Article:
Winner of the RBC Bronwen Wallace Award for Emerging Writers Announced
A literary award with a track-record for identifying some of this country’s finest developing writers was presented last night to Marjorie Celona, a twenty-seven year old from
The RBC Bronwen Wallace Award for Emerging Writers is given to a Canadian author or landed immigrant under the age of thirty-five, not yet published in book form, for a sample of short fiction. New prize supporter RBC Foundation raised the prize’s cash value to $5,000 (from $1,000).
Celona has a degree in creative writing from the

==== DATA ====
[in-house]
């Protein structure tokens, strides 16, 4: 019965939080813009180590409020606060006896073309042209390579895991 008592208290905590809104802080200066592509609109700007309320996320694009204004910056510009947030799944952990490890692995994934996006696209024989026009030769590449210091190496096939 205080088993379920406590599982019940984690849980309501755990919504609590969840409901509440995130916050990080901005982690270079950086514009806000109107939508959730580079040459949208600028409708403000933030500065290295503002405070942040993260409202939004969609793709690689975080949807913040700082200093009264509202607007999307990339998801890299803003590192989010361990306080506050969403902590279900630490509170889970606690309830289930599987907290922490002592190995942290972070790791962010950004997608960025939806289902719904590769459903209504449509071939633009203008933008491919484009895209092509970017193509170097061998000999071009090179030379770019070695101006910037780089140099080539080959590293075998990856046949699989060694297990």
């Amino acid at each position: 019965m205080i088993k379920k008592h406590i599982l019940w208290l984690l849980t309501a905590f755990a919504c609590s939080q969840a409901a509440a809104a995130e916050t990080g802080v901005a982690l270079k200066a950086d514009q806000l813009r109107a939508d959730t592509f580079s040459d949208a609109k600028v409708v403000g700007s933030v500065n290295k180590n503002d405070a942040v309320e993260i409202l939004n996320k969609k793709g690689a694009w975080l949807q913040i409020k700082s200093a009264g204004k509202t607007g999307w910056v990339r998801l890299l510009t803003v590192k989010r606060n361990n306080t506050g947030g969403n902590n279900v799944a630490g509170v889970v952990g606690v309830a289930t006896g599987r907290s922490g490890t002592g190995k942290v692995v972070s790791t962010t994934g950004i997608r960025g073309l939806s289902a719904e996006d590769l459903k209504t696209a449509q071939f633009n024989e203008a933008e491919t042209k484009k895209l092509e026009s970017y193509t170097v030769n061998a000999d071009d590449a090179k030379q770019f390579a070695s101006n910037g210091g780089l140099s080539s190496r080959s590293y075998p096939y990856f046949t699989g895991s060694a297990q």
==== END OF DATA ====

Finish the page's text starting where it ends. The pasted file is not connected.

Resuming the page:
Finalists were selected by a jury comprised of Michelle Berry, Natalee Caple, and Andrew Pyper. Of Celona’s short story, “Othello,” they wrote:
Bronwen Wallace was a mentor for many young writers as well as a creative writing teacher at St. Lawrence College and Queen’s University in
Bronwen Wallace felt strongly that unpublished writers should receive recognition at an earlier age. As a result, her close friend Carolyn Smart founded the award as a tribute to Wallace and younger writers. The award, presented for the first time in 1994, alternates each year between poetry and short fiction. Past winners include Michael Crummey, Alissa York and, most recently, Jeramy Dodds.
To celebrate the three finalists, the Writers' Trust has produced a book featuring all three stories. To receive a free, electronic version in PDF format, please send us an email with "Bronwen Wallace Book Request" in the subject heading.